The BlackRock Latin America Fund – A (MDLTX) fell 5.2% in December 2015 from a month prior. In the three- and six-month periods ended December 31, the fund fell 4.0% and 24.6%, respectively. In the one-year period, the one we’ll be analyzing, it dived by 30.6%. Meanwhile, from the end of December to January 25, the fund fell by 11.4%.
For 2015, the fund ranked fifth among the eight funds in this review. Let’s look at what contributed to this fund’s below-average performance.
Portfolio composition and contribution to returns
Launched way back in September 1991, MDLTX has the longest track record among the funds in this review. According to its latest geographical disclosure, Brazil, Mexico, and Peru are the top three geographies it invests in, in that order, making up 94% of the fund’s assets.
Since the latest complete portfolio of the fund available is from November 2015, we’ll consider that as our base. For December, we’ll consider valuation changes for our analysis. All portfolio percentages mentioned from here on refer to weights according to changes in valuation from November to December.
Financials were the biggest negative contributors to the fund in 2015. They were led down by the ADR (American depositary receipt) of Banco Bradesco (BBDO) and the sponsored ADR of Itaú Unibanco Holding (ITUB), in that order. BB Seguridade Participações and Credicorp (BAP) also contributed sizably to the fund’s poor performance.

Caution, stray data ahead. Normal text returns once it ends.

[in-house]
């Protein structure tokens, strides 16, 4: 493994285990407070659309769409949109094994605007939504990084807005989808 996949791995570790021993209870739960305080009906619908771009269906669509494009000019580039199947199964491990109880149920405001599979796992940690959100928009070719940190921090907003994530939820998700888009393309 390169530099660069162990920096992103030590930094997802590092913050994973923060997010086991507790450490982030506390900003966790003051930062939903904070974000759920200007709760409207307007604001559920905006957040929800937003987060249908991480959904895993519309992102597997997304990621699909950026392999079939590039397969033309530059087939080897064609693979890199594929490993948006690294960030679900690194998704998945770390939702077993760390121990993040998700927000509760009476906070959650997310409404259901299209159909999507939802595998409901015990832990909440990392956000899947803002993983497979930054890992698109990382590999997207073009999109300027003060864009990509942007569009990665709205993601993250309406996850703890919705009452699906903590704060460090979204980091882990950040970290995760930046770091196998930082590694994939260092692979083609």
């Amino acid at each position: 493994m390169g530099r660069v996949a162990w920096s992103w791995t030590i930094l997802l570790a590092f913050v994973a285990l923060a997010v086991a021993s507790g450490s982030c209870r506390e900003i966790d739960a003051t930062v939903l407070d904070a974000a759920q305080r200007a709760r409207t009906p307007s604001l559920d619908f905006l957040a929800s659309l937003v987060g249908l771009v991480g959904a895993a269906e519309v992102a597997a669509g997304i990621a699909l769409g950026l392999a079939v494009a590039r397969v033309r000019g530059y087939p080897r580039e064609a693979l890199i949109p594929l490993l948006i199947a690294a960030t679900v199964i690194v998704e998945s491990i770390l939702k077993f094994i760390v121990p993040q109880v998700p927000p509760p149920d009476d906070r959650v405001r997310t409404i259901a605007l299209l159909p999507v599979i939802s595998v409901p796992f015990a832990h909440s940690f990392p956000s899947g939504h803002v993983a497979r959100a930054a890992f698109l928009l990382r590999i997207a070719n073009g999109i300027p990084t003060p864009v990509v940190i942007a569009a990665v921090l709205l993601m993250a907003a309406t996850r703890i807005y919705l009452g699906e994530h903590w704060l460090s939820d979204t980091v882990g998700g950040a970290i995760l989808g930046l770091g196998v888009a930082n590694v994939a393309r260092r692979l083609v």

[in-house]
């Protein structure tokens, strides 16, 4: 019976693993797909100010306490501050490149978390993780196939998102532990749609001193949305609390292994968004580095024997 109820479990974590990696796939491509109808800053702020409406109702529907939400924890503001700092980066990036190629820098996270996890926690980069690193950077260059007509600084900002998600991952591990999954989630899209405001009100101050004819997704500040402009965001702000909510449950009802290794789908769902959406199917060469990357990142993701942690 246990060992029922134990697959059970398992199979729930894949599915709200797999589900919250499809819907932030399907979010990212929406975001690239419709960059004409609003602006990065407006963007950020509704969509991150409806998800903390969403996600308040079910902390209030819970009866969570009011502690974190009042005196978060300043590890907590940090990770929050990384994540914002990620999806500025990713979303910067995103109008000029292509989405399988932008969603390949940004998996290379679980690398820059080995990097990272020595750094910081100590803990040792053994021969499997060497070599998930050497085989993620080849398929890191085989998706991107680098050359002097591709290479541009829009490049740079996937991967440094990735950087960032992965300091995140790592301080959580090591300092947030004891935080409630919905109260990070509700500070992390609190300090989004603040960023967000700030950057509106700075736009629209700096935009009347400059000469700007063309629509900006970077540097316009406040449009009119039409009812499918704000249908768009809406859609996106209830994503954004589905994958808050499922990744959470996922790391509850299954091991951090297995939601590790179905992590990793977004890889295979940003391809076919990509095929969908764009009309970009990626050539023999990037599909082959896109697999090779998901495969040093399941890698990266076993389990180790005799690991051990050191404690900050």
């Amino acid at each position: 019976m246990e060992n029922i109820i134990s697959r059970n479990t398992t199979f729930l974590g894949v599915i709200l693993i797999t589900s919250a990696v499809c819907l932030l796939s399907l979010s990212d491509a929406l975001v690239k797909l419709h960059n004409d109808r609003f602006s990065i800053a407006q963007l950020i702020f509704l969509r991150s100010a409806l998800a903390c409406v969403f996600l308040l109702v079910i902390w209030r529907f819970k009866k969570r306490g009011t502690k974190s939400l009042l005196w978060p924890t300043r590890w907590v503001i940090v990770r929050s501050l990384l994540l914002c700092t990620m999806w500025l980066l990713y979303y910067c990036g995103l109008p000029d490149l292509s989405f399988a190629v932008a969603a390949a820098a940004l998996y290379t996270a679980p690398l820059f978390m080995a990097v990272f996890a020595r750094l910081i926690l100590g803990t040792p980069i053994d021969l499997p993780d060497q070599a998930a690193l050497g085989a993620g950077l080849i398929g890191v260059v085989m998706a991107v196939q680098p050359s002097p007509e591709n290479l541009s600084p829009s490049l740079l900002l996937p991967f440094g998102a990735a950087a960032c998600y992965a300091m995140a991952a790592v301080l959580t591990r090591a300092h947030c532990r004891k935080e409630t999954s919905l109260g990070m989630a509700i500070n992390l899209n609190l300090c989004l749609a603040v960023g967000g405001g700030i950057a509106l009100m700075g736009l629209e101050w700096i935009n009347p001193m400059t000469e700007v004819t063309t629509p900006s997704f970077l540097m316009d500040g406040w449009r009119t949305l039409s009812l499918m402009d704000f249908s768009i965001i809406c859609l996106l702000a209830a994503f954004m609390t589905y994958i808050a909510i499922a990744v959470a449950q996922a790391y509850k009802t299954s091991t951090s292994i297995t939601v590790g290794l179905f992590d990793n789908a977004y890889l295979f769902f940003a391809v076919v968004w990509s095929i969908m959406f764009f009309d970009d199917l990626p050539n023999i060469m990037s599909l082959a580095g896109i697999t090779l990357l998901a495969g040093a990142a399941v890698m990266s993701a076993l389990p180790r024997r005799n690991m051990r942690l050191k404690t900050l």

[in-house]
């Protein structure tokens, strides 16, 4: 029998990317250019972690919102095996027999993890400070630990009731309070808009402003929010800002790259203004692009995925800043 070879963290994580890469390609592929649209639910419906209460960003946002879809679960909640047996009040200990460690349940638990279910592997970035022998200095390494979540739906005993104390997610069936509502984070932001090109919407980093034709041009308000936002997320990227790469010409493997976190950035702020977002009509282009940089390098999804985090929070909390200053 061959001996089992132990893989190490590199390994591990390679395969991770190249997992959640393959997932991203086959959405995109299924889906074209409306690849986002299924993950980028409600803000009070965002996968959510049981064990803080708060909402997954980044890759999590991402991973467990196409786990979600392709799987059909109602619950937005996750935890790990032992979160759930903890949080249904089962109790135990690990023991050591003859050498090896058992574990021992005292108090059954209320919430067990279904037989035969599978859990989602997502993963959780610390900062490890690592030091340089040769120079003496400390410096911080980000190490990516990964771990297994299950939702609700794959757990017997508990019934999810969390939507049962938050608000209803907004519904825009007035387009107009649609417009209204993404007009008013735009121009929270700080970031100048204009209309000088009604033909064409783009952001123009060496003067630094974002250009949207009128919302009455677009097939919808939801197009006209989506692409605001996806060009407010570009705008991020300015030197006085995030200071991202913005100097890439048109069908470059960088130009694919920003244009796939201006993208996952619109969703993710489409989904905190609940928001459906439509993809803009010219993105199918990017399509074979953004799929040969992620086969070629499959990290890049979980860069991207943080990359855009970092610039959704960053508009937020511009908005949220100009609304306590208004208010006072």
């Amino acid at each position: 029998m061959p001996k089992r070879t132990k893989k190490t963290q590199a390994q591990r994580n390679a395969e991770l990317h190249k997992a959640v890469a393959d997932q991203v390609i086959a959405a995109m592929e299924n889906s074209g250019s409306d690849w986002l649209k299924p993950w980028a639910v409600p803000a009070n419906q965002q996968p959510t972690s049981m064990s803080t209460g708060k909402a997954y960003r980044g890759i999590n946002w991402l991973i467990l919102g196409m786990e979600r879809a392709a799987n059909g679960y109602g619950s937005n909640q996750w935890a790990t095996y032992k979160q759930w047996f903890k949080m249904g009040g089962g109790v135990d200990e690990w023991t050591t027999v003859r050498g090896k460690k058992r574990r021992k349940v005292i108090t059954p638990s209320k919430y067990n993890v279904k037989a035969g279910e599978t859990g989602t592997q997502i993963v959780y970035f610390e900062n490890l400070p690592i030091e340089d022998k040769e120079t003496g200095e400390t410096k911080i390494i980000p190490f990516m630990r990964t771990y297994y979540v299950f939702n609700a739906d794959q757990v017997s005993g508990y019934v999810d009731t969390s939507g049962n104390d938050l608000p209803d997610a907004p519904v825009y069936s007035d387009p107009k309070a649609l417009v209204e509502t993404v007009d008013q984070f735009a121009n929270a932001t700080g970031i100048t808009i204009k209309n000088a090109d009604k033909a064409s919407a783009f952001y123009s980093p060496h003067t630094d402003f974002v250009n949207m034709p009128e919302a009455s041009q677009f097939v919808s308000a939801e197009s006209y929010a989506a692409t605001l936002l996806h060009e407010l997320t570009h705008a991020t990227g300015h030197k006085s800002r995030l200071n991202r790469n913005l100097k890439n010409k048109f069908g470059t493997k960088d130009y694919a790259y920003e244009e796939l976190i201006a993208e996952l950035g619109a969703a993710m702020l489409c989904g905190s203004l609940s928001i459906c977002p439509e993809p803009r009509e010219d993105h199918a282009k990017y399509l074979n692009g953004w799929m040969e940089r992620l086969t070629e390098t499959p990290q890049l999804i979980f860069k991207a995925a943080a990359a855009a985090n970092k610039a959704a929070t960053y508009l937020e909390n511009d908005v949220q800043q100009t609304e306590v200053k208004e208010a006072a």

A comparatively large exposure to materials was also detrimental to the fund. CEMEX (CX) contributed the lion’s share of the sector’s returns. Distant, yet sizable negative contributors included Compañía de Minas Buenaventura (BVA) and Vale (VALE). Any further fall of returns from the sector was averted by positive contributions from the regular shares and the sponsored ADR of Fibria Celulose (FBR).
The ADR of BRF (BRFS) had quite a large negative impact on the consumer staples sector. However, there was support from Wal-Mart de Mexico and Fomento Económico Mexicano (FMX). Meanwhile, Kroton Educacional and Grupo Televisa (TV) led the consumer discretionary sector down, and America Movil (AMX) and the preference shares of Telefônica Brasil (VIV) drove the telecom services sector into negative territory.
Reasons for the below-average performance
The top three sectors of MDLTX turned out to be the top three negative contributors to returns. However, because of a few stock picks, the fund was able to reduce its negative returns and place fifth among eight funds. We’ll discuss the T. Rowe Price Latin America Fund (PRLAX) in the next article.